Soccer-playing robots demonstrate agility of AI-driven machines

ChatGPT and various artificial intelligence tools are already reshaping our online experiences. Now, AI interactions are poised to extend into the physical realm.

Utilizing a specific type of AI, humanoid robots have the potential to demonstrate superior ability to perceive and respond to their surroundings compared to earlier robotic iterations. These agile robots could prove invaluable in industrial settings, space exploration, and other realms.

The focal point of this development lies in reinforcement learning AI. Recent publications in Science Robotics underscore the potential of this approach in imbuing robots with human-like dexterity.

“Significant advancements have been witnessed in AI applications in digital environments, such as with tools like GPT,” notes computer scientist Ilija Radosavovic from the University of California, Berkeley. However, Radosavovic suggests that the potential for AI in physical environments could far exceed current achievements.

Traditionally, software controlling bipedal robots has leaned on model-based predictive control methods. These require robots to follow pre-set instructions for movement, as seen in examples like the Atlas robot from Boston Dynamics, known for its parkour prowess. However, such robots necessitate intricate programming and struggle to adapt to novel situations.

Reinforcement learning poses a more promising approach, allowing AI models to learn independently through trial and error, rather than relying on predetermined instructions.

“Our goal was to explore the boundaries of reinforcement learning in practical robot applications,” explains computer scientist Tuomas Haarnoja from Google DeepMind in London. In one of their recent studies, Haarnoja’s team successfully employed an AI system to control a 20-inch-tall toy robot named OP3, teaching it not just to walk but also to engage in one-on-one soccer matches.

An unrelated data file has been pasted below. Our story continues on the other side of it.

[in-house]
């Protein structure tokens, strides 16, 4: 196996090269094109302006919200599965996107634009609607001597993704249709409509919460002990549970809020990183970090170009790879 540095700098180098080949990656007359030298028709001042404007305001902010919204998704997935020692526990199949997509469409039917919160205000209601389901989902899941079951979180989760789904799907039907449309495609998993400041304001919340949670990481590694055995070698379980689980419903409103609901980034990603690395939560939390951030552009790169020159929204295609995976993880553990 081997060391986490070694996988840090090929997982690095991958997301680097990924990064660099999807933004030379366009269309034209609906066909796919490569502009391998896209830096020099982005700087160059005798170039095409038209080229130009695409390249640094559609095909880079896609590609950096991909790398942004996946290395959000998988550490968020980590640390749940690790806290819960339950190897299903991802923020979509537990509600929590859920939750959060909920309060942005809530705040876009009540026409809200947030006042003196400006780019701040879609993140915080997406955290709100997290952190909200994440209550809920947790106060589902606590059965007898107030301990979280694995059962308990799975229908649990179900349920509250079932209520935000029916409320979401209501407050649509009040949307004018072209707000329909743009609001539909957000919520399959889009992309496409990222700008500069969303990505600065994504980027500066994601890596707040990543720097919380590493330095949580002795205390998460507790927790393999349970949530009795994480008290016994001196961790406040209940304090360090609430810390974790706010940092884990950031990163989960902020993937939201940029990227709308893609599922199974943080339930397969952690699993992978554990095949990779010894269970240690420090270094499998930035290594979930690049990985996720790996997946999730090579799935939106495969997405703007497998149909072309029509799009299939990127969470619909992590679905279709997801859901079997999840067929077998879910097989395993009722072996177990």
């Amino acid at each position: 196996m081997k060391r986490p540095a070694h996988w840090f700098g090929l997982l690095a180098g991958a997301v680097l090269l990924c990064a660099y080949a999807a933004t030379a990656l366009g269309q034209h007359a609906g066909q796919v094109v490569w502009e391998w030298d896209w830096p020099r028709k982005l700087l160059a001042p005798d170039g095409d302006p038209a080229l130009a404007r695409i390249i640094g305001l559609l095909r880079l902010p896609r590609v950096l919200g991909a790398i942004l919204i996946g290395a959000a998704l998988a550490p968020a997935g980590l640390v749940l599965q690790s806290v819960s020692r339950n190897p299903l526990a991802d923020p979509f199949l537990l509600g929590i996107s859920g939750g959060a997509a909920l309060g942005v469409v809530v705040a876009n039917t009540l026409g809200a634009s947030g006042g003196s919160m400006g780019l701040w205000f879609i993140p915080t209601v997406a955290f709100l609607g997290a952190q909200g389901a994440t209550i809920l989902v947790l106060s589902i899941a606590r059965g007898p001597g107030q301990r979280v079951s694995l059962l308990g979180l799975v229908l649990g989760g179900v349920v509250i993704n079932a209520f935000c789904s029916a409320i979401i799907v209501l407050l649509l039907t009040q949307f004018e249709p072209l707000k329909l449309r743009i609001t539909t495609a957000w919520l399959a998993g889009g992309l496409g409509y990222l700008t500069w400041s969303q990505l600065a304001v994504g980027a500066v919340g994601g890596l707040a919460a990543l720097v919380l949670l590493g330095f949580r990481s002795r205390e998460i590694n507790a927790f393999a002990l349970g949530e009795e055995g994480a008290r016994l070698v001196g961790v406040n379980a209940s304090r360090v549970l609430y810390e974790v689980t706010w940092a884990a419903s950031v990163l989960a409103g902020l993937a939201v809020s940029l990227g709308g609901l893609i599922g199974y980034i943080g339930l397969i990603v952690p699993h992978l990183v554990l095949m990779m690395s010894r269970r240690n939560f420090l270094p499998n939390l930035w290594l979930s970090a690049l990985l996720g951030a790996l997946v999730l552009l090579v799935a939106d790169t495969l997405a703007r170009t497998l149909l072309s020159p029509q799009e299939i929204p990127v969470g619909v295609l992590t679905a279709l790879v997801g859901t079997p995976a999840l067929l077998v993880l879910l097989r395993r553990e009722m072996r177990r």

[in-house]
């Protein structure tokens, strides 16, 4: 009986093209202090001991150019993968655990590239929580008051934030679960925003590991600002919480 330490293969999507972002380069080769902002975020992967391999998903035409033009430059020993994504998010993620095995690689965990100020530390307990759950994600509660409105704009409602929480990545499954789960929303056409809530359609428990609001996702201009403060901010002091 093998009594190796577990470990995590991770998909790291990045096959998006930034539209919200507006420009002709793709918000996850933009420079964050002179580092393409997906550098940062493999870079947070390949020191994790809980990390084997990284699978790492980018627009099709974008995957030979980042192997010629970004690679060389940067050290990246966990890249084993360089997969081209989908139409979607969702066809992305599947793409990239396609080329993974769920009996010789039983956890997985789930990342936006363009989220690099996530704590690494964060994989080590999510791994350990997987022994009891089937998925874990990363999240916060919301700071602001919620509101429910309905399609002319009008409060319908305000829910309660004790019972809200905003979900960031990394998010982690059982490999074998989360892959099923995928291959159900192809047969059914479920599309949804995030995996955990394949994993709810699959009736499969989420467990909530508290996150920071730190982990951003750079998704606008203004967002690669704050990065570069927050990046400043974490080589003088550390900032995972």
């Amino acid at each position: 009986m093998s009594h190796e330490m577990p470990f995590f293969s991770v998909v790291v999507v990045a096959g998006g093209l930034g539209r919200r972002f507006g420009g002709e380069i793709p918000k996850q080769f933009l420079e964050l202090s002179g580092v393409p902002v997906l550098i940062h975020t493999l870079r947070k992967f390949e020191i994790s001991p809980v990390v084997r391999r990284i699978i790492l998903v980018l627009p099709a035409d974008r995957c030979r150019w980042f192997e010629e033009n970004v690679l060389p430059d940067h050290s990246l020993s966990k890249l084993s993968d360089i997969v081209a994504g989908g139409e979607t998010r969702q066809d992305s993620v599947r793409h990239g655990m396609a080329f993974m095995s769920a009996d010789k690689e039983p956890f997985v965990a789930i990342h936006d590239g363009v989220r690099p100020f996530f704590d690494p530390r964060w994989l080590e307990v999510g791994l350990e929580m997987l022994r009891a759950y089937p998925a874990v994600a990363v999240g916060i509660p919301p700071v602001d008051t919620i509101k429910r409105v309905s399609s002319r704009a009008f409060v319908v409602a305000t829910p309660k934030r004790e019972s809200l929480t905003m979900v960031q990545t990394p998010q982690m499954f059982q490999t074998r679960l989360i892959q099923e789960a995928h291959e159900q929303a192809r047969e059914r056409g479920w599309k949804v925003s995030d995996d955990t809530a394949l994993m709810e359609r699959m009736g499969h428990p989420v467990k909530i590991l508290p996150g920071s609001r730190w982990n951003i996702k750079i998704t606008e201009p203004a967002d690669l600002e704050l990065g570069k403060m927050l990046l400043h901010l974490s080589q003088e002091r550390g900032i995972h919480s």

Soccer bots

Researcher Guy Lever from Google DeepMind in London describes soccer as an ideal environment to study general reinforcement learning due to its demands for planning, agility, exploration, and competition.

The compact size of the robots allowed the team to conduct numerous experiments and learn from mistakes, a luxury not afforded by larger robots which are more complex to handle. Prior to testing on physical robots, the AI software underwent training on virtual counterparts.

The training process unfolded in two stages. Initially, one AI model learned to raise a virtual robot off the ground through reinforcement learning, while a second model figured out goal-scoring maneuvers without tipping over.

The AI models processed information on joint positions and object movements in the virtual world, enabling them to direct the virtual robot’s actions. Reward mechanisms reinforced successful behaviors, hastening learning.

In the subsequent phase, a third AI model was trained to replicate the actions of the first two models and learn effective strategies against its own clones.

In preparation for real-world robot control, the researchers diversified environmental factors in the virtual setting, tweaking variables like friction levels and sensory input delays. The AI was also incentivized for actions beyond goal-scoring, such as motion patterns that minimize knee stress.